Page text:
Written by Jen Finn
Floating just a couple of meters above an oyster reef in Galveston Bay, two scientists working to improve the reef sifted through rock and shell pulled up from the bottom.
"I don't see any spat," said Bryan Legare, a natural resource specialist with the Texas Parks and Wildlife Department, as he looked for the small, immature oysters.
"It might be a little early for spat since it's been such a cold winter," said colleague Bill Rodney, an oyster restoration biologist, as they looked over the pile of cultch — the hard material including rock, crushed limestone and shell that oysters attach to.
The young oysters, or spat, will develop as the weather warms, but the pressing question is whether the right conditions will exist for them to grow to mature oysters, which then become part of a multimillion business and which fill an important ecological niche.
Read the full story at KPRC-TV>>
NMFS has awarded 16 grants totaling more than $2.5 million as part of its Bycatch Reduction Engineering Program.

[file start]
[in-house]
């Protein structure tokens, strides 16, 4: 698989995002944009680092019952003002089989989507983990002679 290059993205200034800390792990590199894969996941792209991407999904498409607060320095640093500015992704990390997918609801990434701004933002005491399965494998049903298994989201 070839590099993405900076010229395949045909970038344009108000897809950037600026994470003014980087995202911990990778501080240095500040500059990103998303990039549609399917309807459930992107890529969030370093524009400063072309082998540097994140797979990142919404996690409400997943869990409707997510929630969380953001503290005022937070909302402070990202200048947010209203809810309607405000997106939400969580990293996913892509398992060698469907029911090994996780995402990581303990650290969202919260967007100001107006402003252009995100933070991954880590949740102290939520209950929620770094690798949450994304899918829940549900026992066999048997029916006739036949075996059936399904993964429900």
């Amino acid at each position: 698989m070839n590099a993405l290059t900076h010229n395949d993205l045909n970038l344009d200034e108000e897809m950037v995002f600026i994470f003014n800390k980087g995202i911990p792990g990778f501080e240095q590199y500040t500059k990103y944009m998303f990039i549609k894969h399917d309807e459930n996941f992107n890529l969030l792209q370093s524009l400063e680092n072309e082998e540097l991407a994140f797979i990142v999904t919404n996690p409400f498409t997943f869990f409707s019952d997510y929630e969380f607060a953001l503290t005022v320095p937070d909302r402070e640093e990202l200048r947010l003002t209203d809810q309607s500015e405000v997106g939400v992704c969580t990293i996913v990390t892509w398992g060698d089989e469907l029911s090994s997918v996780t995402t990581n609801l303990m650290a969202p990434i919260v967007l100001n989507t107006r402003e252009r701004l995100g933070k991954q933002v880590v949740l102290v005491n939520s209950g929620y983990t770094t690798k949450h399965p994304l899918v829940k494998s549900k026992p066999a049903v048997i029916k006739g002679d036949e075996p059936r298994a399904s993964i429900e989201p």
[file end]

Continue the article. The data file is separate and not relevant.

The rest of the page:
The program supports the development of technological solutions and changes in fishing practices designed to minimize bycatch and aims to to find creative approaches and strategies for reducing bycatch, seabird interactions, and post-release mortality in federally managed fisheries.Read more...
Abe Williams, who was elected to the Bristol Bay Regional Seafood Development Association board last spring, has been selected as the new president as of September.
Williams fishes the F/V Crimson Fury, and is president of Nuna Resources, a nonprofit that supports sustainable resource development in rural Alaska, including fighting for an international solution to issues raised by the proposed Pebble Mine project.Read more...